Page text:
To develop with the Arduino platform without using the IDE I have chosen to setup my environment with a Makefile to compile and upload the code from the command line. This way I can develop my code in a text editor of my choosing and manage the git repository, code compilation and upload from a command line terminal.
My setup method (assumes some knowledge of GNU Make):
Download the Makefile from https://ed.am/dev/make/arduino-mk
This pre written Makefile does all the heavy lifting, it talks to all the individual programs behind the scenes, ensures the correct files are compiled and handles the settings used to upload the code. The website includes alot more information about using the file, its defaults and using it in more special cases.
Save the file in a convenient place. I have chosen a directory in my users home directory.
Install the Arduino IDE using your normal package manager or by downloading from https://arduino.cc. This allows all the required dependencies to be installed along with the the Arduino libraries.
The Makefile is still under active development. It can be used by copying it directly into each project directory and using it from there. The downside is future updates will need to be copied into each project directory. To get around this I am creating a project specific Makefile which includes the arduino.mk file. Changing the arduino.mk file later will mean that the changes are included automatically in each of the individual projects.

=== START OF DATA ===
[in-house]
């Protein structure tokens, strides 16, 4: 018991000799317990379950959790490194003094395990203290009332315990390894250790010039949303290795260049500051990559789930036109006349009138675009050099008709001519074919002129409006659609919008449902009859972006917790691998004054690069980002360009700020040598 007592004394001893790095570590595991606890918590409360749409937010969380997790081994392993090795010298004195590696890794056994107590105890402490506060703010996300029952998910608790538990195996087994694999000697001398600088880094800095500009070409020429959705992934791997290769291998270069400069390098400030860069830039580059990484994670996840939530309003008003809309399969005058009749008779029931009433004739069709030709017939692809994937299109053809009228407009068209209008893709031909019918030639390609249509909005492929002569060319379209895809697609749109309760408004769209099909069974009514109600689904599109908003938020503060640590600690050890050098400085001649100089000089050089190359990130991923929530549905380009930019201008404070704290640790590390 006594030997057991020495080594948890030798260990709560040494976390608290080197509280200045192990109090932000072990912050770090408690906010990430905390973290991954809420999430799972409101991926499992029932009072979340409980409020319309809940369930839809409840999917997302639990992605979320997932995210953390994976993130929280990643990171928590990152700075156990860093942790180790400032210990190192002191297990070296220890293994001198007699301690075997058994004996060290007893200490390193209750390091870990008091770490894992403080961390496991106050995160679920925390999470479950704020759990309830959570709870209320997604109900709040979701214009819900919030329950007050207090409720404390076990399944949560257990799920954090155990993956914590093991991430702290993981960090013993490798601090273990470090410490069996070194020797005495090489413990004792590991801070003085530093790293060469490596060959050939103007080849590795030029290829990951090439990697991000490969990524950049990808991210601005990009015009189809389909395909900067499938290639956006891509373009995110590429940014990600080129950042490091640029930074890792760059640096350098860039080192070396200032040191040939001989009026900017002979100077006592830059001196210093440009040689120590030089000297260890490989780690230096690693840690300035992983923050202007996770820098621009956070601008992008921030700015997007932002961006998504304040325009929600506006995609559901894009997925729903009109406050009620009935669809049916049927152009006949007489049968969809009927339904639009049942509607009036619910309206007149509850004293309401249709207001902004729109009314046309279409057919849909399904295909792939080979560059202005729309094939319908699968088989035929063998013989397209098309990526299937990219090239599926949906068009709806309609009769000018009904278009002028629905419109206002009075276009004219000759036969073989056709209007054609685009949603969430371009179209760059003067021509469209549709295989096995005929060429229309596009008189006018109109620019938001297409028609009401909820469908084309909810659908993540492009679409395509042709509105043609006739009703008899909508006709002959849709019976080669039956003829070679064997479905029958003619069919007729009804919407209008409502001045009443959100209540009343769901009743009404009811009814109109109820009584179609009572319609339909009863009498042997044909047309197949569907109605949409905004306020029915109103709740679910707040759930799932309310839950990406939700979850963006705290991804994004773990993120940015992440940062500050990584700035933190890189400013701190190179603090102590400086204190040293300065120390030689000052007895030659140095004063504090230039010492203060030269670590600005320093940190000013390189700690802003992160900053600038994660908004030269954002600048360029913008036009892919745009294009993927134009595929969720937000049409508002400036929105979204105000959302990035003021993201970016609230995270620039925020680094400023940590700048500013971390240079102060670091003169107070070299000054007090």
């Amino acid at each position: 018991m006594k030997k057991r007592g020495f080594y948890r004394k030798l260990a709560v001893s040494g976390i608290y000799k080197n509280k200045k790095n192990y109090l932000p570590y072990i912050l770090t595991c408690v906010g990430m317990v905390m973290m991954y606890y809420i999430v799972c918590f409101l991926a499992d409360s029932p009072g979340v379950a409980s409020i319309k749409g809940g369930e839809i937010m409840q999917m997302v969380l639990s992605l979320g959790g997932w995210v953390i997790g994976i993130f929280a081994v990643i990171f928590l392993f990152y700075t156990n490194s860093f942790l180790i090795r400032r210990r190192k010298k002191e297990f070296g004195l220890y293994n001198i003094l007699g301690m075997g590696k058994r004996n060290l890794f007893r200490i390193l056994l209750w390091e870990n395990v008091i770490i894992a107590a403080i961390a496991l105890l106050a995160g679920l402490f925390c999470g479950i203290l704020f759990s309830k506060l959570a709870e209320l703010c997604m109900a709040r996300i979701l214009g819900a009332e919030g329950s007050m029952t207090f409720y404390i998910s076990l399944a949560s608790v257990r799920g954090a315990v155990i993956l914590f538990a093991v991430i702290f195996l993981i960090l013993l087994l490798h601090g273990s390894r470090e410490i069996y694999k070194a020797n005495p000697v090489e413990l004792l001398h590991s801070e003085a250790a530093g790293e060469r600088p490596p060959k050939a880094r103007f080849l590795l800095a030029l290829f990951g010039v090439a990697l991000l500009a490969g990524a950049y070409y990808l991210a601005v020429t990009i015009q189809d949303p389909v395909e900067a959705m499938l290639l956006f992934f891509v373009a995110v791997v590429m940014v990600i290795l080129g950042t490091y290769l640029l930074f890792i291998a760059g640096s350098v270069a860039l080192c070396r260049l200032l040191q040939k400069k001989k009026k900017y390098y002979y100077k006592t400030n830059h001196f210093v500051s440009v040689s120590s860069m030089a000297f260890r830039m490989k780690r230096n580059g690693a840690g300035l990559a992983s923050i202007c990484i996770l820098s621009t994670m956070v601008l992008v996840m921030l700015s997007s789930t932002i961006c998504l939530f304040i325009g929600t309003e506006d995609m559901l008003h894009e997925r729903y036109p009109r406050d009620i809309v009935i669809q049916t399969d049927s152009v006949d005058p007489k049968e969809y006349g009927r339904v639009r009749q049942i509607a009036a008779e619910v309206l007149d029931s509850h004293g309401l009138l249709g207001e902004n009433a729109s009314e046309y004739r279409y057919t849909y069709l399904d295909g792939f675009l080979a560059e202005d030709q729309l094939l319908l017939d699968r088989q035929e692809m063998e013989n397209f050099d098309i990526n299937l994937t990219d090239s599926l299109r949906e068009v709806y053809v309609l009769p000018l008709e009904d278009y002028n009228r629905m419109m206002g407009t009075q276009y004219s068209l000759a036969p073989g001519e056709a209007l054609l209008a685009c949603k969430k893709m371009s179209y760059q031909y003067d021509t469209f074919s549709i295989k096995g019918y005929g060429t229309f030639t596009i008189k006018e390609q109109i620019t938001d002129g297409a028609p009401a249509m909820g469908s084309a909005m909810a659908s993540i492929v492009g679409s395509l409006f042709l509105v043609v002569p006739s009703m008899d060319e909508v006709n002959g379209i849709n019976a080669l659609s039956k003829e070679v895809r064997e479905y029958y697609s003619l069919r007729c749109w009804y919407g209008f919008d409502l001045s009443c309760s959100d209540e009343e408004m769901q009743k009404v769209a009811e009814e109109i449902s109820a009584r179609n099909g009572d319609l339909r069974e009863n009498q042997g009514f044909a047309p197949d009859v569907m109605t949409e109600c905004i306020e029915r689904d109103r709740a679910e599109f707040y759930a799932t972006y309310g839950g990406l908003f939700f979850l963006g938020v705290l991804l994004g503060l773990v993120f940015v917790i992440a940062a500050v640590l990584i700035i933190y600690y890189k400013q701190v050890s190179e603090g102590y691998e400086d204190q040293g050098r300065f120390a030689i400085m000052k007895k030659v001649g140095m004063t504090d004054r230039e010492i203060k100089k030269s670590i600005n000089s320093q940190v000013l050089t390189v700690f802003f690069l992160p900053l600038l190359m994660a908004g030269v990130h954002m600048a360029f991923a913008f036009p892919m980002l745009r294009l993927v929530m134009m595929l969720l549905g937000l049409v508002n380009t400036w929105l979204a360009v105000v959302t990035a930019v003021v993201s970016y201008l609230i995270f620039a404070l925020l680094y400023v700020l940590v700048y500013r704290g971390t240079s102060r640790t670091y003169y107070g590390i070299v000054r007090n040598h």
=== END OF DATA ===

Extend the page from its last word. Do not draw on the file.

- Configure Makefile
# Project Variables # ============ BOARD := diecimila # Include Arduino Makefile # ================== include ~/bin/arduino.mk
It contains the type of board that I am using for the project, it means the code will be compiled and uploaded correctly. It also includes the link to the local copy of the pre written Makefile.
During my setting up of the environment I ran into a little problem. I had the correct board setting but when I tried to compile the code I was getting a message telling me I was using an invalid board . It turns out that I had a space character after the board name but before the carriage return. This space character was interpreted as part of the character string and didn’t match. Removing the space and ending the board name with just a carriage return solved the problem.
all - Default; builds target
target - Builds the target
upload - Uploads the target to destination
clean - Remove target build files from working directory
boards - Display list of valid BOARD values
monitor - Start a serial monitor using screen
size - Display build target size information
bootloader - Burns bootloader to chip
file - Build specific file
Whilst it is possible to override the default build targets it does present a problem passing on variables. The easiest option is to create a new build target rather than tryng to override an existing one.
The default monitor build target uses screen. I am a fan of tmux rather than screen. To make an alternative I can add a new (and unique) build target to my Makefile.